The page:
White author Nick Hornby says he had to ‘think very carefully’ before putting a Black character in his novel ‘Just Like You’

He wrote “About a Boy.”

Now, he’s all about Lucy, his inner 41-year-old divorcée.

Add to that: a younger Black dude, Joseph, a butcher-turned-babysitter, as well as May-December boyfriend.

Those two make up the marrow, after all, of the latest Nick Hornby, “Just Like You”: a love affair set across generational lines, as well as race ones, with a pinch of the political, too, set as it is in London against the backdrop of the Brexit referendum.

Never charged with being a one-trick pony — the “High Fidelity” maestro has also written screenplays, including the Oscar-nominated ones for “Brooklyn” and “An Education” — Hornby confirmed to me this week that this, yes, is the first time that he has summoned a Black character, eight novels in. “Of course, I had to think very carefully. But, in the end, I felt not doing it was kind of worse.”

His voice coming to me from his home in the London borough of Islington — a chippy patter that is part BBC presenter, part bloke in the pub two stools over — he continued: “My kids go to very multicultural schools. When I look out my window that is what I see. I was nervous … but being scared of doing the wrong thing is worse, in that I wanted Joseph to be in the centre of my novel because Black people are at the centre of London life.”

The gestation process for “Just Like You”? It took hold when the 63-year-old one-time teacher noticed two people “having a flirt” in a shop. She was Black, older. He was white, younger. And at first, he thought: they are so not going to get together. But the more he marinated on it, he asked: why not? Doing a racial swap for his characters, he thought it would be interesting to peer at it all not only in terms of class, but of taste. The central question being: how do we end up with who we end up with?

“We live in a culture where we almost have arranged marriages,” he added, making a broader point about how people of similar castes and concentric circles bind together, consciously or not.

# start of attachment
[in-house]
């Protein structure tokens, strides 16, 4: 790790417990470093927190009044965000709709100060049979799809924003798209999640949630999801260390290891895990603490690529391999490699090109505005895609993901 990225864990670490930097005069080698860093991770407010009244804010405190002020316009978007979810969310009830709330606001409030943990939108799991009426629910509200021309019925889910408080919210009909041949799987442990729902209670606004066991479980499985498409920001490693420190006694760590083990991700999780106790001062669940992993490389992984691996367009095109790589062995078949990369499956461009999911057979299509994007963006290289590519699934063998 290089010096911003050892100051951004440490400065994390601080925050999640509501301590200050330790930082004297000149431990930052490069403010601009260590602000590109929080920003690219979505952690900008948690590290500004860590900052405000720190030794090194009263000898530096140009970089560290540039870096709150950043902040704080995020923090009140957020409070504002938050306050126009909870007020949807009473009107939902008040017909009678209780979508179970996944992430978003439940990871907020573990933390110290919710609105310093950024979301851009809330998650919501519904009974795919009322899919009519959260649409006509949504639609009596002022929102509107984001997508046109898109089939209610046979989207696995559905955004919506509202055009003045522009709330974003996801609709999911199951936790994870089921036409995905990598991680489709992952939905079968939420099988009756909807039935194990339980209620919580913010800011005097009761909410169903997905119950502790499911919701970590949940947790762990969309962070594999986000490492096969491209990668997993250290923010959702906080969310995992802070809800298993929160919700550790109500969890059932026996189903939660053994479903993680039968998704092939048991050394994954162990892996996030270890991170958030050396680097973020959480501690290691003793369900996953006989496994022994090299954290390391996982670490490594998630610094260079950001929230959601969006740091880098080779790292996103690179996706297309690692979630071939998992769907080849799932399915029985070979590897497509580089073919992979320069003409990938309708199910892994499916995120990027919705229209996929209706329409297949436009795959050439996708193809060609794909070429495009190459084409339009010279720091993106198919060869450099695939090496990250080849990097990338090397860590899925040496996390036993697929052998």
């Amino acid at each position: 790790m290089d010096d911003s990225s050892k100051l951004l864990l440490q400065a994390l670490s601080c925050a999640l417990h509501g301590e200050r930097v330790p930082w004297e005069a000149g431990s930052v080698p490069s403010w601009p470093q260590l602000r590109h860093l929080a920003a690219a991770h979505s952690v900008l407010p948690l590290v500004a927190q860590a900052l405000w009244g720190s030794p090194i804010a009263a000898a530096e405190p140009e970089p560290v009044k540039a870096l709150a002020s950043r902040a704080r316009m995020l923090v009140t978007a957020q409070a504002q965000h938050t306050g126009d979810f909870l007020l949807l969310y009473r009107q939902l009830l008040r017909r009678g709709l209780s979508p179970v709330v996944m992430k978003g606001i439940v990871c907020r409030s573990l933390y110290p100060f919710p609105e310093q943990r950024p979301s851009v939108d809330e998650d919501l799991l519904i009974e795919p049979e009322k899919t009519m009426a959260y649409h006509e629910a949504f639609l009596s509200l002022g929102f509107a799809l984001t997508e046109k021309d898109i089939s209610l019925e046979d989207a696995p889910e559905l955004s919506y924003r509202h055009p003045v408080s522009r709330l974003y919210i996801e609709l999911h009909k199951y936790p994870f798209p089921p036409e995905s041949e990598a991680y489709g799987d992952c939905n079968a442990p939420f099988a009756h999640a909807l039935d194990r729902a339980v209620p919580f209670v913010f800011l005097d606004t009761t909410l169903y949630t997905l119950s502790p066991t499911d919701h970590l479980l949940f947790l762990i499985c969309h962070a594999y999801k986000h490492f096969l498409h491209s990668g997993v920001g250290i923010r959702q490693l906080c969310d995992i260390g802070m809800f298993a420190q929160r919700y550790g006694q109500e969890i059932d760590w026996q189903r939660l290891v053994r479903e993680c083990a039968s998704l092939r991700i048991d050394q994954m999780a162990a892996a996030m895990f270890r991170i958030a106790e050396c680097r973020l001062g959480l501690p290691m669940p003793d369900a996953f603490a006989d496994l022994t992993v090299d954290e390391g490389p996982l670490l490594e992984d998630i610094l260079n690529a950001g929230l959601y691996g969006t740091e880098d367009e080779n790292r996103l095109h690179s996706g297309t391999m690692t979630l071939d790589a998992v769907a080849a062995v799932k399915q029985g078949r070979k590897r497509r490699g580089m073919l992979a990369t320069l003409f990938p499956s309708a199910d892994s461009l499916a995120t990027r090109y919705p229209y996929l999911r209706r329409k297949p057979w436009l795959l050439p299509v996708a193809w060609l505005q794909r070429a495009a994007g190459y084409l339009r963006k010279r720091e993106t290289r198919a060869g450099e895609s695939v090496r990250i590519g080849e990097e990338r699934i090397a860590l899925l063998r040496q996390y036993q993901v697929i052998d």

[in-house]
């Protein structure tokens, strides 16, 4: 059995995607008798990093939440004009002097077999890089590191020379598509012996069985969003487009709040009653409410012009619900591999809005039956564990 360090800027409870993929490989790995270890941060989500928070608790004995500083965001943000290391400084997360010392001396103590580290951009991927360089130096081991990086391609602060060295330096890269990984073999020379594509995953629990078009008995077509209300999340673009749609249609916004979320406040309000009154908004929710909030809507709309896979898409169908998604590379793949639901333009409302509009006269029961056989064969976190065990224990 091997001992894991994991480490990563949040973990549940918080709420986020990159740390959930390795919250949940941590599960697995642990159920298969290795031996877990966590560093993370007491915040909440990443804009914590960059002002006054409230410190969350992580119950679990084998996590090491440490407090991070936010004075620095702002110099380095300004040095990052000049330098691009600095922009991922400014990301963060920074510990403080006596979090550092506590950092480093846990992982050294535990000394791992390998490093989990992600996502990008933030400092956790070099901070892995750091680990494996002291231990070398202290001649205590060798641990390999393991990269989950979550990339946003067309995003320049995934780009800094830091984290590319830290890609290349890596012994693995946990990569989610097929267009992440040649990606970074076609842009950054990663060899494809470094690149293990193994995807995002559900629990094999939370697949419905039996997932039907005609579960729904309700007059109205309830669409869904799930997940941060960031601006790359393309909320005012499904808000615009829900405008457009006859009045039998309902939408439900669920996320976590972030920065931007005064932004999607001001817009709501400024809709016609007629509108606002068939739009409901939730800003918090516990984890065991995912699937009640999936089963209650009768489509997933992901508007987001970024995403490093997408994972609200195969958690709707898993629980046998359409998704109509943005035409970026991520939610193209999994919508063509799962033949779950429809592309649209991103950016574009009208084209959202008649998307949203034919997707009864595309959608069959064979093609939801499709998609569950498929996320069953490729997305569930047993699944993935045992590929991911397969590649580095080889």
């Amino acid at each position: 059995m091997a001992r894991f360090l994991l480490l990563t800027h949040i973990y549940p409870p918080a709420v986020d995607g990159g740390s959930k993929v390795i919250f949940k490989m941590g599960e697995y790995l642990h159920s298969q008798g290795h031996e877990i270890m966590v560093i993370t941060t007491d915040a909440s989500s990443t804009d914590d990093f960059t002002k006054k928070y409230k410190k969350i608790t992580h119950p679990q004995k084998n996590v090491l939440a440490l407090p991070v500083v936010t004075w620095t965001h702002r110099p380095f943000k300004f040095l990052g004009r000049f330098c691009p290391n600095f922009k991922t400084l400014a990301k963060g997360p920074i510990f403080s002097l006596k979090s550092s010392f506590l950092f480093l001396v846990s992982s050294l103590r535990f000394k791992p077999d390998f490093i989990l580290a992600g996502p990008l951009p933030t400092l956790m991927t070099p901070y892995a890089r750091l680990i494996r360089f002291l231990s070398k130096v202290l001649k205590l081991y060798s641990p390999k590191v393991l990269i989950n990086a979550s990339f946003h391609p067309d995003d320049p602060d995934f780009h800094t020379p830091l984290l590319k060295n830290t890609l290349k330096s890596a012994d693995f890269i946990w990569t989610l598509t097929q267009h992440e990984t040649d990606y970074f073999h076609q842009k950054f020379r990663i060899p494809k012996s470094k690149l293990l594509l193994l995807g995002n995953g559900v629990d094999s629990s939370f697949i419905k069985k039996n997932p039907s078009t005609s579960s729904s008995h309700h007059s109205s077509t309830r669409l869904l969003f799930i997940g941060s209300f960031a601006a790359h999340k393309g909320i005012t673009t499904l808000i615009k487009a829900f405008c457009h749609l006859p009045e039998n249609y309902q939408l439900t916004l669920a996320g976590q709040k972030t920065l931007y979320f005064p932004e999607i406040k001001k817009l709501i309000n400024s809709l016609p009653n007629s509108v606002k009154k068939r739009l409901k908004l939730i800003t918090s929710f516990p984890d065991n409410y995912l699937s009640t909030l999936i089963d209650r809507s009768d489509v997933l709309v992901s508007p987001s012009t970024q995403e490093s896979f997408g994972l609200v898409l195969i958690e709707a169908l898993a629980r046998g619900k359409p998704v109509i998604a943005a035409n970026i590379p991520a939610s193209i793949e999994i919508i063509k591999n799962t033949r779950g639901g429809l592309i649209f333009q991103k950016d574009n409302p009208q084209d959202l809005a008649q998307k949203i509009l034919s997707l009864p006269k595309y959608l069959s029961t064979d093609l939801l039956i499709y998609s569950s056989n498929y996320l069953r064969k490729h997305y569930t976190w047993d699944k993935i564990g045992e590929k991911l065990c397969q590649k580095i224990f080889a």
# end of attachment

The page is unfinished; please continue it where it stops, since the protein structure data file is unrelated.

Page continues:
With his latest book being all things we’ve come to expect from a Nick Hornby novel — equal parts sweetness and chagrin, unaffected prose, the kneadings of modern life, musings on music and Arsenal — I asked him about his gift for dialogue. “I cannot pretend that any of it comes easily,” he responded surprisingly. “You always worry it is going to become baggy.”

Condensing. Condensing. Condensing. That is what it all comes down to, ultimately. A practice that has been honed even more via his second career — writing for movies — where it’s all about boiling things down.

One thing that he will not do, he confirmed, is adapt his own novels, be it the film version of “Fever Pitch,” the aforementioned “About a Boy” (with Hugh Grant playing the ultimate Peter Pan), or either one of the two “High Fidelity” adaptations.

Asked, specifically, about the latter of those — one that took the shape of a Hulu series earlier this year — Hornby told me: “When Zoe Kravitz emails you to ask if she can do it, you think: how lucky am I? It is incredibly flattering that the book made sense to her, she being a person of colour and much younger. I am just grateful it (first published in 1995) has survived different iterations and generations.”

Indeed, as I told him, in a world of endless remakes, the Kravitz-led “High Fidelity” — transplanted to Brooklyn and using the female gaze — was one of the few reboots that actually made sense doing. It made it fresh.

Turns out the writer has something of a knack working with women in Hollywood. Worth pointing out because in the ’90s he was often characterized as ushering in a fresh book trend of Lad Lit. Example: some years back — after having read and loved the memoir “Wild” by Cheryl Strayed — he pitched himself to Reese Witherspoon, who had the rights to the movie. She was persuaded.

Likewise, the Carey Mulligan breakout “An Education,” which was his first film script in 2009. A categorically female coming-of-age, set during the 1950s, he admits that it was “a big leap for me, in terms of subject matter and moving into the movies.” In fact, of all his characters, Hornby said it is Jenny in that movie that he ranks as his favourite.

It is always interesting to me how, and when, inspiration strikes — and how it can metabolize. For Hornby, that person was Anne Tyler, author of two dozen-plus novels, including “The Accidental Tourist,” who has a devoted readership but gets a fraction of the media oxygen as the Atwoods of the world. “She changed my life,” he says of her, praising her humanity, her ease and her warmth.



Warmth,” he repeated, chewing on the word.

The man who has always worn his status as a populist as a badge of honour went on: “I need heart, at the end of the day. Optimism. We do not need to be told constantly how miserable everything is. We already know that.

Shinan Govani
Shinan Govani is a Toronto-based freelance contributing columnist covering culture and society. Follow him on Twitter: @shinangovani